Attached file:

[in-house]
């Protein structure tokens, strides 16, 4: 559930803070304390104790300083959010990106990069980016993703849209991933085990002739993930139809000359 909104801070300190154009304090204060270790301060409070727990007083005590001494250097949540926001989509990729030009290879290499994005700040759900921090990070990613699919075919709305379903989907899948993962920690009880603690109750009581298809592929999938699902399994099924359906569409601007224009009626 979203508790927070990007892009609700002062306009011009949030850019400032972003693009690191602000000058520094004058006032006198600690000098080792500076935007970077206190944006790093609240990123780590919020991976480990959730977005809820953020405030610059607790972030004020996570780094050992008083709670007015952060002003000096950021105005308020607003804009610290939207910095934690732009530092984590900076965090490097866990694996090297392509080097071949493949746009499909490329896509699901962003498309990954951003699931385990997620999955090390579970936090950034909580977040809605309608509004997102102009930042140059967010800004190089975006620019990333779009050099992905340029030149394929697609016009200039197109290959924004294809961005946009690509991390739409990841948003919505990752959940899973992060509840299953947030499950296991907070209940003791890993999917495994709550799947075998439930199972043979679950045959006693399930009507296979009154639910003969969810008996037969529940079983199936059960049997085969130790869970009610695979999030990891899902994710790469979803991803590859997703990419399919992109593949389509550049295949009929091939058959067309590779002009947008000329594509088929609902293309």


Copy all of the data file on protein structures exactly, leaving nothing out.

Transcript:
[in-house]
């Protein structure tokens, strides 16, 4: 559930803070304390104790300083959010990106990069980016993703849209991933085990002739993930139809000359 909104801070300190154009304090204060270790301060409070727990007083005590001494250097949540926001989509990729030009290879290499994005700040759900921090990070990613699919075919709305379903989907899948993962920690009880603690109750009581298809592929999938699902399994099924359906569409601007224009009626 979203508790927070990007892009609700002062306009011009949030850019400032972003693009690191602000000058520094004058006032006198600690000098080792500076935007970077206190944006790093609240990123780590919020991976480990959730977005809820953020405030610059607790972030004020996570780094050992008083709670007015952060002003000096950021105005308020607003804009610290939207910095934690732009530092984590900076965090490097866990694996090297392509080097071949493949746009499909490329896509699901962003498309990954951003699931385990997620999955090390579970936090950034909580977040809605309608509004997102102009930042140059967010800004190089975006620019990333779009050099992905340029030149394929697609016009200039197109290959924004294809961005946009690509991390739409990841948003919505990752959940899973992060509840299953947030499950296991907070209940003791890993999917495994709550799947075998439930199972043979679950045959006693399930009507296979009154639910003969969810008996037969529940079983199936059960049997085969130790869970009610695979999030990891899902994710790469979803991803590859997703990419399919992109593949389509550049295949009929091939058959067309590779002009947008000329594509088929609902293309």